Year Of The Goat & The Order Of Israfel, Exchange, Bristol
This was the only UK show on the tour of what was supposed to be a Scandinavian trio of bands, unfortunately before this show opening band Norway's Tombstones had to pull out so that left just the two Swedish bands standing. It meant that the start time was later with both bands given ample time to rock the crowd in Bristol's Exchange which is rapidly becoming one of my favourite small venues.
Accompanied by the younger Mr Hutchings (who loves all things doom and stoner) it was reasonably clear run to our second home of Bristol meaning that we could indulge in greasy burgers before the show, after a short walk we entered the Exchange acquired some fine bottled ales and headed inside to find The Order Of Israfel (8) rumbling the walls with their heavy doom, formed by Australian Horisont/former Church Of Misery guitarist Tom Sutton and bassist Patrik Andersson Winberg this denim clad, long haired, group of counterculture hippies played devastatingly heavy doom metal driven by the Winberg's Rickenbacker bass and Hans Lilja's colossal drums while Sutton and Staffan Björck brought the wall of riffs.
Many of the songs were slow lumbering numbers filled with occult lyrics and the occasional Sabbath-like bounce that got many heads nodding, the band were enjoying themselves thoroughly despite the sparking mic giving Tom shocks meaning it had to have a sponge over the top of it, that did muffle the vocals a little, still their hour long set flew by and there was a resounding round of applause as they exited through the crowd. One of the quirky features of The Exchange as the dressing rooms are upstairs so every band has to come off the stage this way leading to some German fans that were present getting a little over excited during the half hour change over.
With the stage starting to fill with instruments it was almost time for our headline act, with a promise of a hour and 10 minute set the six piece crammed themselves onto the stage meaning that bassist Joona Hassinen was obscured behind guitarist Don Palmroos, squashed into a corner next to Fredrik Hellerström's drums. The set kicked off with the clarion call chorus of The Key And The Gate and with three guitars on stage the riffs smashed out of the PA as Palmroos, Jonas Mattsson and frontman Thomas Sabbathi all traded riffs and solos (although Sabbathi took the majority) really hammering home the bands twin-lead driven melodic metal bolstered by the secret weapon of Pope's organs/keys.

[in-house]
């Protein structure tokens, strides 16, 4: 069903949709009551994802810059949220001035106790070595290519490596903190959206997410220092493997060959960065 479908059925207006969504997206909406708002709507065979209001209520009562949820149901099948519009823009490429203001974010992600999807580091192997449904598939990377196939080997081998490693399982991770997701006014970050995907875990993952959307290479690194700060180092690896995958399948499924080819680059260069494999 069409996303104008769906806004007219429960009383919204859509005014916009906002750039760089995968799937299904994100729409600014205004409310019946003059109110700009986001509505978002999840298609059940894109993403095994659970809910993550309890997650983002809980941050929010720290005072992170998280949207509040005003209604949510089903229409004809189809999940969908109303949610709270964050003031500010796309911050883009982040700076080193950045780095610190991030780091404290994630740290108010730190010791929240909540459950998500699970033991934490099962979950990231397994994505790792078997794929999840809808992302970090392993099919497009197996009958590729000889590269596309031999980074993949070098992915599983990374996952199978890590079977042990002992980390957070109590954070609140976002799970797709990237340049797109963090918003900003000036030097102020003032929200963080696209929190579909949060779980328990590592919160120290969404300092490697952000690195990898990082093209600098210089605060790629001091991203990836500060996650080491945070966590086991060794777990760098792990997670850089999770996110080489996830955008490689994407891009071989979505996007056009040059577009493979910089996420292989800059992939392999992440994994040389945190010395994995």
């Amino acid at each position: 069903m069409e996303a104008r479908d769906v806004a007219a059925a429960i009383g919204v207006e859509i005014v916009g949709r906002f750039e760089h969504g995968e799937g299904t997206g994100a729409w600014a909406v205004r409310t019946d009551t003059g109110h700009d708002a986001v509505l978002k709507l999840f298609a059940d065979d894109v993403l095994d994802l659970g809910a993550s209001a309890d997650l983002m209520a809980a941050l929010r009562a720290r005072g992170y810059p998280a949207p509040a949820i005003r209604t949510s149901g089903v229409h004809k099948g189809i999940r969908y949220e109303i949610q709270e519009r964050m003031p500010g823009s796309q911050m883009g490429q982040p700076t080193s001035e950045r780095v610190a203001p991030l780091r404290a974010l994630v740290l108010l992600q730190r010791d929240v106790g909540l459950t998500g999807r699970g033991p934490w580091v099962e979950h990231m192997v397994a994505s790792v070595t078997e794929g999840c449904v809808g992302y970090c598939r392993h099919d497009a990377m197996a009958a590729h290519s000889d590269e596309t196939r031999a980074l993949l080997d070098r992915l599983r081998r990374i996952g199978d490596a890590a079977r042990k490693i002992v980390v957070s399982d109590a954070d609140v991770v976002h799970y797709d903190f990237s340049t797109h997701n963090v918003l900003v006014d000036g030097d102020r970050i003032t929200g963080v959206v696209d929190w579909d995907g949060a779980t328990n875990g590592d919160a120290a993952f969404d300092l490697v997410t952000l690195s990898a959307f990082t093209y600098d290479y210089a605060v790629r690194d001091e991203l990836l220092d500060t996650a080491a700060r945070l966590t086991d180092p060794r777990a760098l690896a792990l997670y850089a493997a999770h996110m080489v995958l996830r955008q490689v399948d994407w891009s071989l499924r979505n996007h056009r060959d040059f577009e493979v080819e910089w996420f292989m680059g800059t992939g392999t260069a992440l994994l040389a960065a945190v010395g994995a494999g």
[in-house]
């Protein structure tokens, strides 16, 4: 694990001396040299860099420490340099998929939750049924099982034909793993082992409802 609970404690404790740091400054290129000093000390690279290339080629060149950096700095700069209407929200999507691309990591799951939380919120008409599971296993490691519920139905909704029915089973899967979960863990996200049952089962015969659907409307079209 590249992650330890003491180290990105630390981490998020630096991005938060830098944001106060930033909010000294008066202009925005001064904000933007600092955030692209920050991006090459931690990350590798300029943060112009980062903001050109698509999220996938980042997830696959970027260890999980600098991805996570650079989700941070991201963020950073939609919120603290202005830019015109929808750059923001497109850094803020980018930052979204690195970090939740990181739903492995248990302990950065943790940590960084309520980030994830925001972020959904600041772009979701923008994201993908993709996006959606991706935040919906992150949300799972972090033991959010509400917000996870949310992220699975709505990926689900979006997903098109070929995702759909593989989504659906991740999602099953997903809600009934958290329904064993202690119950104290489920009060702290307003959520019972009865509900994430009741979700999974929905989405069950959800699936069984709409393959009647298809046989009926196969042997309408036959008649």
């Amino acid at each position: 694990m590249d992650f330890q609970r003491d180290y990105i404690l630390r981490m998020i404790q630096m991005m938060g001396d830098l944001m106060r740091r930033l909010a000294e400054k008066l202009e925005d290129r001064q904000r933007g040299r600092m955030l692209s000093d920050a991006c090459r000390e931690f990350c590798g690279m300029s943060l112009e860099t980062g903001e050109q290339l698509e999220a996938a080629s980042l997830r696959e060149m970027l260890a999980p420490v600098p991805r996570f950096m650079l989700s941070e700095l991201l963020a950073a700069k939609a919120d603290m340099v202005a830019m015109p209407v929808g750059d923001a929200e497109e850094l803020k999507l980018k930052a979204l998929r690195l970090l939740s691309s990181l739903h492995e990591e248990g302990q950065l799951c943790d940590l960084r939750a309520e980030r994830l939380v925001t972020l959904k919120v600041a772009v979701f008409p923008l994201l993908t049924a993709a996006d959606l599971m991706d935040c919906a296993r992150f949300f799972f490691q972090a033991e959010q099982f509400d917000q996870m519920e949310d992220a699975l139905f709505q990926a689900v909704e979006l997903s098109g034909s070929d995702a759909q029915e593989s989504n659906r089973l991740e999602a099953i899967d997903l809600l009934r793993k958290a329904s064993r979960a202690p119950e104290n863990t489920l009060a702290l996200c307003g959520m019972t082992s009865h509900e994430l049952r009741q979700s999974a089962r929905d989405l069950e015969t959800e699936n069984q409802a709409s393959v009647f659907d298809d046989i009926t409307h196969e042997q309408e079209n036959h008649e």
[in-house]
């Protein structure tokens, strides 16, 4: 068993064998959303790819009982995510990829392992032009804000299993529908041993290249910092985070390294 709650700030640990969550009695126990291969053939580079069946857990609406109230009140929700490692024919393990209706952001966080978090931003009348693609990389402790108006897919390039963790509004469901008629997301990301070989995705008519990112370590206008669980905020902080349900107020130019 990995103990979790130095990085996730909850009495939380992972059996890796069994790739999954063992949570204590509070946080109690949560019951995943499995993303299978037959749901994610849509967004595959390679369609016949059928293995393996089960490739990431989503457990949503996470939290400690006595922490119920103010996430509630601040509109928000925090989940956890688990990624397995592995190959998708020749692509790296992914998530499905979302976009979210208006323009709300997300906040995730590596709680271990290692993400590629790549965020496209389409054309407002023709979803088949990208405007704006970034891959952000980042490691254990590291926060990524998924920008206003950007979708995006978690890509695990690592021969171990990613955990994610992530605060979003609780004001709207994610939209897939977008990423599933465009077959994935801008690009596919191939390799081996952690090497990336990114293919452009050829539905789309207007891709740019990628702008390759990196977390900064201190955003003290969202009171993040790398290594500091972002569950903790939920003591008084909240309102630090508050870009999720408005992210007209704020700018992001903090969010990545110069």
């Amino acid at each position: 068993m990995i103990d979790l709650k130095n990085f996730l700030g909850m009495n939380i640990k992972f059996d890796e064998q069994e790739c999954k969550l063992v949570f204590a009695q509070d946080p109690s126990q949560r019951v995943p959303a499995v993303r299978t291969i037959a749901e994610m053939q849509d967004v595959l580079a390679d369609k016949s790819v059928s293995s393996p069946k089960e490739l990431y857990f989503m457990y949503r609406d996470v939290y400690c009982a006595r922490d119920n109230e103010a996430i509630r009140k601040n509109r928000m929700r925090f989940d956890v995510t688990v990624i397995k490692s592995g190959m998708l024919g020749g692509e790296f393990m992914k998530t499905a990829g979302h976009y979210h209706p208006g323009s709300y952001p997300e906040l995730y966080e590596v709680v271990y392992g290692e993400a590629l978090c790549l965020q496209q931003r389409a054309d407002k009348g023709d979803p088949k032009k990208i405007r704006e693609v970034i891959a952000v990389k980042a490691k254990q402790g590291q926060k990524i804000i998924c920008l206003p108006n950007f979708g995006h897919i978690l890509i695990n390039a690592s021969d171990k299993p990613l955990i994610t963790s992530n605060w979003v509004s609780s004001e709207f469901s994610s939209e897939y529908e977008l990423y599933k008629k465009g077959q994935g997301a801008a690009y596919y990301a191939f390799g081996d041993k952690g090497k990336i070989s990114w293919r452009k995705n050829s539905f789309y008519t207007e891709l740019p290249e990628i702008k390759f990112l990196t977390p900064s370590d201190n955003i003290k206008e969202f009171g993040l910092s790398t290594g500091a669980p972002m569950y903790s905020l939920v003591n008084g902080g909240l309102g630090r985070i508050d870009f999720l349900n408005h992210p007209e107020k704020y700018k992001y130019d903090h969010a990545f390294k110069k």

I for one was surprised how early the mammoth Angel's Necropolis from the debut album of the same name came in the set, but it made the whole performance increase after the slightly muddy start, it was in these triumphant louder sections that Sabbathi's excellent vocals could finally be heard, having been muffled when doing the lower parts. On the back of Angels Necropolis the set really built into a climax, Of Darkness was a chilling reminder of the band's more doom-laden early sound but it was the songs from the most recent record The Unspeakable that were the strongest bringing in the more melodic touches of bands such as Ghost, using the keys and twin leads to full effect.
Best of the bunch (and a personal favourite for me) is the almost occult country rock of Black Sunlight which has chicken pickin' guitar driving it and hard rock groove, with the show coming to a close the songs kept coming thick and fast as the amazing one-two of the wildly riffy Vermillion Clouds and the classic metal of For The King took us back to the EP and the debut album a theme that continued on This Will Be Mine with the incredible Riders Of Vultures finishing in style.
Then with the final strike of the instruments and ringing feedback the show was over, no encore just finished and off the stage, Year Of The Goat (8) managed to win over every person in that room with their occult, proto-metal, personally I was glad this show was moved from the London venue it was supposed to take place in as what the small but rabid crowd got in that room were two bands that rarely come to the UK but when they do they bring their best.